8. Would you have different book covers for different countries?
I kind of hope to, because it would be fun to see all the different versions, and how different artists and designers might perceive the story.

9. How did you come up with the title for your book?
I originally planned to call it THROUGH A SPLINTERED GLASS; then I saw how many YA novels had short, intriguing titles, so I went w/SPLINTERED for short. It fits the book for three reasons: First, Alyssa (my MC) thinks she's going crazy like all of the women in her family in the beginning. She refers to it as her sanity being splintered. Second, the looking glass she steps through is cracked and splintered. And third, the Wonderland "fairytale" that she finds waiting for her is a splintered and warped version of the Lewis Carroll tale.

10. Do you have a book trailer? And what are your thoughts on book trailers?
I do! It’s right here. And I’m a very visual person, so I love book trailers. In fact, on my blog, I’ll spotlight ones that catch my eye from time to time.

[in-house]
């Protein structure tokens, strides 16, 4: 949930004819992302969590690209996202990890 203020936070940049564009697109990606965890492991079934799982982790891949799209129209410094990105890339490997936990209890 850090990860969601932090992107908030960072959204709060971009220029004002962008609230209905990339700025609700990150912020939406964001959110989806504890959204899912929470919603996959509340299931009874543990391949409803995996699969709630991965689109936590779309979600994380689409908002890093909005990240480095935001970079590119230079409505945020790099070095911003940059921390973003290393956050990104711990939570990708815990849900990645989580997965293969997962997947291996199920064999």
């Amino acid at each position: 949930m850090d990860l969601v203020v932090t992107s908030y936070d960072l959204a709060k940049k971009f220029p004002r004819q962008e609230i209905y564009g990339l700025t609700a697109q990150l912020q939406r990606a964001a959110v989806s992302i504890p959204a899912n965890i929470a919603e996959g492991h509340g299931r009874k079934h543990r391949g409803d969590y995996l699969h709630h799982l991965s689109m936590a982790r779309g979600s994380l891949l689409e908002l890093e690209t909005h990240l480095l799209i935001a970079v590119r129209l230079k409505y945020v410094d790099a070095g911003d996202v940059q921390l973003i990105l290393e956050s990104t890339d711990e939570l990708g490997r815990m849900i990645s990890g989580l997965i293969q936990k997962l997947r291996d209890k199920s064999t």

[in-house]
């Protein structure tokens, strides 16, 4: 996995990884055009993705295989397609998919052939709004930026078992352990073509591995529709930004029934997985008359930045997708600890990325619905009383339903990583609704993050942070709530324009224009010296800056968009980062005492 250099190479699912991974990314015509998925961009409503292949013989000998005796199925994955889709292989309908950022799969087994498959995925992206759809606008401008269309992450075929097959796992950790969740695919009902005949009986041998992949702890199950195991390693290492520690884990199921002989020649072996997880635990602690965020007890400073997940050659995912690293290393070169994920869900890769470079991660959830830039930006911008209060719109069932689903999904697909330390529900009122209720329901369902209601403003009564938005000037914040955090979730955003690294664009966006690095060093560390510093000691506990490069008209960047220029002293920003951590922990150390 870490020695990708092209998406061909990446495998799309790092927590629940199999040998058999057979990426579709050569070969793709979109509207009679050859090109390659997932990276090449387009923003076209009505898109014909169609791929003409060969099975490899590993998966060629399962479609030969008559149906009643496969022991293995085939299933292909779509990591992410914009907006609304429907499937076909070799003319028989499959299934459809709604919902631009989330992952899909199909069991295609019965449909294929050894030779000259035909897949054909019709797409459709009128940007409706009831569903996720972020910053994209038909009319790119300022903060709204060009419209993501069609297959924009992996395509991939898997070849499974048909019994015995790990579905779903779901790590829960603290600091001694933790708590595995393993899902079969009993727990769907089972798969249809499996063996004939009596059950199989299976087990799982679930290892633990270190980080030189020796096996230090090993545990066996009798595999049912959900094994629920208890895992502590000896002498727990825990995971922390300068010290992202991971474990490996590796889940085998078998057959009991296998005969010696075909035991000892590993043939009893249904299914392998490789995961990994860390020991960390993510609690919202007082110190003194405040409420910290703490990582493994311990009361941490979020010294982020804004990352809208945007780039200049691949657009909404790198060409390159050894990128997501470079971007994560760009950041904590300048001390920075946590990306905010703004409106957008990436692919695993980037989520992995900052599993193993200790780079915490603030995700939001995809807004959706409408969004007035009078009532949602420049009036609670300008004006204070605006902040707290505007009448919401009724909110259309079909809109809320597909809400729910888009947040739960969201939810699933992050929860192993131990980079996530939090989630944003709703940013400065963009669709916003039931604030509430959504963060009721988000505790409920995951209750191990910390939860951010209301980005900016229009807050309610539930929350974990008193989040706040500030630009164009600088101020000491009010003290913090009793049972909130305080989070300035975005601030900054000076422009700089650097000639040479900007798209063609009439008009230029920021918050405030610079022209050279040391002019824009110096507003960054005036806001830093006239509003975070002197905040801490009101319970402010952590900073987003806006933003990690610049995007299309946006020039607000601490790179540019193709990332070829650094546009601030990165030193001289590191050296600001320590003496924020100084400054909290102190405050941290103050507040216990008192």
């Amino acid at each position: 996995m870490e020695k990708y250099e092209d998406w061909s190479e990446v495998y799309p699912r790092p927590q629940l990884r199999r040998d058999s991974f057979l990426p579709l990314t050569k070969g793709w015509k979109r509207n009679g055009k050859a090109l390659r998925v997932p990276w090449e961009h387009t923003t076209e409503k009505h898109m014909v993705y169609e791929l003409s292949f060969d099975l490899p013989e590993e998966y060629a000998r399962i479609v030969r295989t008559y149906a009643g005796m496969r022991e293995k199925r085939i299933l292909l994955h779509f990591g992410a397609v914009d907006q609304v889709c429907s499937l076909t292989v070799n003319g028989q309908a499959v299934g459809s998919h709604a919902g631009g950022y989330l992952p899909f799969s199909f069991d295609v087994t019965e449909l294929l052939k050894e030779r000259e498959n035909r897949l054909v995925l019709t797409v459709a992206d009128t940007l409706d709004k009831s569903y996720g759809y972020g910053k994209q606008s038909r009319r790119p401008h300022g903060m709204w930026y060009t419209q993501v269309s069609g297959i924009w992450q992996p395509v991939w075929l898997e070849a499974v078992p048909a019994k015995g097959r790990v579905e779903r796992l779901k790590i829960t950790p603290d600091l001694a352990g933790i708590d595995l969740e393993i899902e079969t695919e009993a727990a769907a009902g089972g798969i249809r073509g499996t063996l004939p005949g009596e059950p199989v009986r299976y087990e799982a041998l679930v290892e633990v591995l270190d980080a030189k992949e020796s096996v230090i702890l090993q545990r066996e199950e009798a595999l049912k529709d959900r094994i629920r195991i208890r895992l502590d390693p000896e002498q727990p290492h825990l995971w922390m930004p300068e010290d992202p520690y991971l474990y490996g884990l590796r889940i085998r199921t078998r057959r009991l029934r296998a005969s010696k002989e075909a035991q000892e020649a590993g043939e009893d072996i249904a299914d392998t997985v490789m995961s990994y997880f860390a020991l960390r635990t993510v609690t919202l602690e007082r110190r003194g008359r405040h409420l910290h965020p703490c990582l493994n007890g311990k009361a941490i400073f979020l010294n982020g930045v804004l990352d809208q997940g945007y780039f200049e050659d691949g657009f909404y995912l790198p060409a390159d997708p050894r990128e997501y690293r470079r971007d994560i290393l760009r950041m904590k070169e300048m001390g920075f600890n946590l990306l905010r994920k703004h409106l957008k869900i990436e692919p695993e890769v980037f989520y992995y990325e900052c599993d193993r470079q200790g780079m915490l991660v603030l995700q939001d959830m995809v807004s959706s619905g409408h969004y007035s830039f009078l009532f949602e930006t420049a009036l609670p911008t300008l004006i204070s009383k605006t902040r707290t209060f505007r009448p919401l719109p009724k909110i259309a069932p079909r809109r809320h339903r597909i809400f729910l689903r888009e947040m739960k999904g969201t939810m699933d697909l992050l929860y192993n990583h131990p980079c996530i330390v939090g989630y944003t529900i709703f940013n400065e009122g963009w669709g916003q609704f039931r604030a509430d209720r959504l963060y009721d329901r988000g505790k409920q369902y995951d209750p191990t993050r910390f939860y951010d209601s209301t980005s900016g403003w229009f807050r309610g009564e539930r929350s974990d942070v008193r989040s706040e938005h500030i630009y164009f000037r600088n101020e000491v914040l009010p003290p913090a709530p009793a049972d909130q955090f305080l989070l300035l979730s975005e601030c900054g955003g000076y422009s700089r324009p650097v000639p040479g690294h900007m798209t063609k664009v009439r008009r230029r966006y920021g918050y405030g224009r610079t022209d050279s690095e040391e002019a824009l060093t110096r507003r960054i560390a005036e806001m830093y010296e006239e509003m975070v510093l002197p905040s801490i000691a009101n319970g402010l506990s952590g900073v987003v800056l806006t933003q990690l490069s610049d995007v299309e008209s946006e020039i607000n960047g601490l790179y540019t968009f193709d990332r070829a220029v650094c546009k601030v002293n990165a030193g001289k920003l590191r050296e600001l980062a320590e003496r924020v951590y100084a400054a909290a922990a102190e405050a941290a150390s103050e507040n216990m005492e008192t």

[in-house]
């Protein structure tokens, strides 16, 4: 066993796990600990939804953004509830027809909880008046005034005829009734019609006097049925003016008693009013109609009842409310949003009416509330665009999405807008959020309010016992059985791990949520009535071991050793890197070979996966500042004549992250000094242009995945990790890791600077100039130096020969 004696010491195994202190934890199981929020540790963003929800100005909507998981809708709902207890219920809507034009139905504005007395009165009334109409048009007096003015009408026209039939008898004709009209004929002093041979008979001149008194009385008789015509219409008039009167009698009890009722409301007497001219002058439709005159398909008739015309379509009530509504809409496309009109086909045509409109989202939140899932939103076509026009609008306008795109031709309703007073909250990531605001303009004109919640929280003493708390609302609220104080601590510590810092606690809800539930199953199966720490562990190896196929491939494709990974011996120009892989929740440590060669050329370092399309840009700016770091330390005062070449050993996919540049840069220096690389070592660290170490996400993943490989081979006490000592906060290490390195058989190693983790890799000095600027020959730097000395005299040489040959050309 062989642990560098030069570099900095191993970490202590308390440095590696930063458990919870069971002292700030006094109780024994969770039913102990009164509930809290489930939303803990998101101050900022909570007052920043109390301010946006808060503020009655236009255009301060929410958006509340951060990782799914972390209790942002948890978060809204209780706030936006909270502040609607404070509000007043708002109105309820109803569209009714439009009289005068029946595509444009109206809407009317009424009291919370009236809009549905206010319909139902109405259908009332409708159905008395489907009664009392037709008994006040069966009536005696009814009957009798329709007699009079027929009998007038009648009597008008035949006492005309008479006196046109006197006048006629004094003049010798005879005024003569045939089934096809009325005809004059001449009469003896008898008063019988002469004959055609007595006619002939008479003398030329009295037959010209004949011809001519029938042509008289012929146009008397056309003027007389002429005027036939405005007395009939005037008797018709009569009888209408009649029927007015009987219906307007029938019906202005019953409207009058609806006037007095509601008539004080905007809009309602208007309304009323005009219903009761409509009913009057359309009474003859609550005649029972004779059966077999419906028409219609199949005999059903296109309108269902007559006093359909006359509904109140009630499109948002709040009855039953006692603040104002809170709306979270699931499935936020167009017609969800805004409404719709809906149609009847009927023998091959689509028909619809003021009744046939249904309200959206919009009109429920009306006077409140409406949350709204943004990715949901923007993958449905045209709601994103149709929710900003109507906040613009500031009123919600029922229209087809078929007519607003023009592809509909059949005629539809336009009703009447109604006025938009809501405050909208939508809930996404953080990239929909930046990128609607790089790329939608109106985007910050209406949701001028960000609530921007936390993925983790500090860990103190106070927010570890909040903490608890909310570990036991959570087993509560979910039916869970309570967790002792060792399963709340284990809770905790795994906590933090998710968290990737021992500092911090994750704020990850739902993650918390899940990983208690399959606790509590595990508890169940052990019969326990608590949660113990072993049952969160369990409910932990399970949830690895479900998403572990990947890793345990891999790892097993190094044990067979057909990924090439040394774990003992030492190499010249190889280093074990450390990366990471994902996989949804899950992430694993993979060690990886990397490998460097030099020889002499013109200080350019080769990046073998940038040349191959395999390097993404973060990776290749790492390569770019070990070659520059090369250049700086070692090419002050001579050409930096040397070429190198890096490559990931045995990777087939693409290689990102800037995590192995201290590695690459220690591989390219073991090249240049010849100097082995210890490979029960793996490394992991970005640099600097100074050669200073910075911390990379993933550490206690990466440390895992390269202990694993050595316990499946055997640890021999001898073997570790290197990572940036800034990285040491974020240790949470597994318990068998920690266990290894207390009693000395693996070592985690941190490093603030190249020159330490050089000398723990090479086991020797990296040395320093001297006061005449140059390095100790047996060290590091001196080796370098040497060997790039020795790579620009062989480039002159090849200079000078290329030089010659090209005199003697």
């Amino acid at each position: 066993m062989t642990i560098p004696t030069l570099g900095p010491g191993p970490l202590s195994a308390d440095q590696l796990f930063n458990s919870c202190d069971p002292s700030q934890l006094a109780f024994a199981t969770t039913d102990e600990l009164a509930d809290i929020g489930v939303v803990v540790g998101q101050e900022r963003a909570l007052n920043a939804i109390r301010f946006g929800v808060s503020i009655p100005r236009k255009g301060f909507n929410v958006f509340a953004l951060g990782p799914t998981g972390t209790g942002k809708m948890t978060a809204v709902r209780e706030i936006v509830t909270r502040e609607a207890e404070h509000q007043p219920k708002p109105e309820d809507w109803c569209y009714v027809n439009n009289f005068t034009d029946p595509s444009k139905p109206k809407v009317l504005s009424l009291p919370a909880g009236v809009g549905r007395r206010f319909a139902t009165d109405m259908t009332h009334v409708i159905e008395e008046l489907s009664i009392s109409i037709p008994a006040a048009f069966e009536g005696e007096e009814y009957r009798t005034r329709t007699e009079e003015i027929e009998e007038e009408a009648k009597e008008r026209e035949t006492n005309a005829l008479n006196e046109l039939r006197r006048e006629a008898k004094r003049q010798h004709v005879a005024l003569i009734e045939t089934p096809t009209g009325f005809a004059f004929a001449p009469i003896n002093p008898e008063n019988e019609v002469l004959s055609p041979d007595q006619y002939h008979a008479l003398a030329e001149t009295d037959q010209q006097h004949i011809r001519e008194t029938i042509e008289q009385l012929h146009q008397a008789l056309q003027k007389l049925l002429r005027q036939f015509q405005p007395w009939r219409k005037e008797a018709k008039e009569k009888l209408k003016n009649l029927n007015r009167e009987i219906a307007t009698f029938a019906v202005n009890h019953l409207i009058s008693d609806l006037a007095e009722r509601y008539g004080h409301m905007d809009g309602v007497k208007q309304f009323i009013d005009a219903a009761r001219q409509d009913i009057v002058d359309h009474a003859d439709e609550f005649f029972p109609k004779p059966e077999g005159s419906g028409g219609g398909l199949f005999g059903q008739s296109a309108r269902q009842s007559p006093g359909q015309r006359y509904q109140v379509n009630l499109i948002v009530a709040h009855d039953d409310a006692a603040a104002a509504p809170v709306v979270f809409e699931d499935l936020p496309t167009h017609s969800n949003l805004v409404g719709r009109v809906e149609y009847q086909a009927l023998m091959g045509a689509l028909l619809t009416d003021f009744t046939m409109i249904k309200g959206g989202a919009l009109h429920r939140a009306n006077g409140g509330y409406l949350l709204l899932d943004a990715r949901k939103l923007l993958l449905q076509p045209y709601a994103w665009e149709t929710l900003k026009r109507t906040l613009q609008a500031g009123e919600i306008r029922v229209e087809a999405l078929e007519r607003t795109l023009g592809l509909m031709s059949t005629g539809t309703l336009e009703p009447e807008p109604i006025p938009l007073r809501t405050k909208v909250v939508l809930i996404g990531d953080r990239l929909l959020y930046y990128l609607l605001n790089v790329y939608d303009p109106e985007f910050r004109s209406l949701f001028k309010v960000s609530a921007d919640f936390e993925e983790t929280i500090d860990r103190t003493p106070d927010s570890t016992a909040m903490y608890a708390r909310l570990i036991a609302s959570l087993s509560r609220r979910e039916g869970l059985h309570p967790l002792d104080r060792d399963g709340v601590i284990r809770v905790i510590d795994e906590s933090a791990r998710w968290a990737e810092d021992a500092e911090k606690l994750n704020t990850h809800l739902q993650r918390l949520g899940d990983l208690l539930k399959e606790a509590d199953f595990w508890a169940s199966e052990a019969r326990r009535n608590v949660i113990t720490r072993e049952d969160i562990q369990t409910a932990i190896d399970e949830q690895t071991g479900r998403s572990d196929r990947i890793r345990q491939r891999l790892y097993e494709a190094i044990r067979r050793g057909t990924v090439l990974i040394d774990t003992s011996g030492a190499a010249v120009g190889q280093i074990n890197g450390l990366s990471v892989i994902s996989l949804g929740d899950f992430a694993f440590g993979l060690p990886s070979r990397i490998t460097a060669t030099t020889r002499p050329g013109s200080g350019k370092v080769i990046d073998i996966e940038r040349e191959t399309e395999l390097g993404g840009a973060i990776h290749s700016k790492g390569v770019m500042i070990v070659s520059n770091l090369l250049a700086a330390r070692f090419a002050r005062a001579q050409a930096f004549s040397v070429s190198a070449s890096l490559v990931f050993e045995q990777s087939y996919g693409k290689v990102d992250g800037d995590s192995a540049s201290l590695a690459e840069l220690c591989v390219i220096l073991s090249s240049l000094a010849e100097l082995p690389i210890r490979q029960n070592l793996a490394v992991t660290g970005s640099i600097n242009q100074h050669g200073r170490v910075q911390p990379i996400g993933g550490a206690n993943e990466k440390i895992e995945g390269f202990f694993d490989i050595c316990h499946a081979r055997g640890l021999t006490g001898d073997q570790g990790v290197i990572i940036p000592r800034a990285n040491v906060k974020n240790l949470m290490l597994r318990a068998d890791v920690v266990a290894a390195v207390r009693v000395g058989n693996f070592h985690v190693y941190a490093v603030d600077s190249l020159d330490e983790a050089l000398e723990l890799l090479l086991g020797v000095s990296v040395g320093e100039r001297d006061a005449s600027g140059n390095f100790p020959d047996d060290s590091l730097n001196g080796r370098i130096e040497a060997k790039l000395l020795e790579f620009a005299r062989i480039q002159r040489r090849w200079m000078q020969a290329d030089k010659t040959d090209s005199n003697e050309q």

11. Are you a self-published / Indie author?
No, I’m being published with Amulet books, best known for THE DIARY OF A WIMPY KID series. But I fully support Indie, and am considering self-publishing some of my earlier books one day if I can’t find traditional homes for them.

12. Have you ever read a book just based on its cover?
YES! I’m very tempted by eye candy. Hee. It was WICKED LOVELY, actually. :) Turns out she was also a wonderful writer.

13. Has the quality of the cover of a book ever put you off of reading it?
Again, I’m fickle when it comes to my ocular senses, so yes. I’m not often drawn to books that look very cartoonish on the front, as if they were designed purely w/computer graphics. But that’s just a personal hang-up, and one I would overlook in a heartbeat if I knew the author.

14. Do you have any advice for other writers?

I actually have five rules to remember when you’re braving the publishing waters: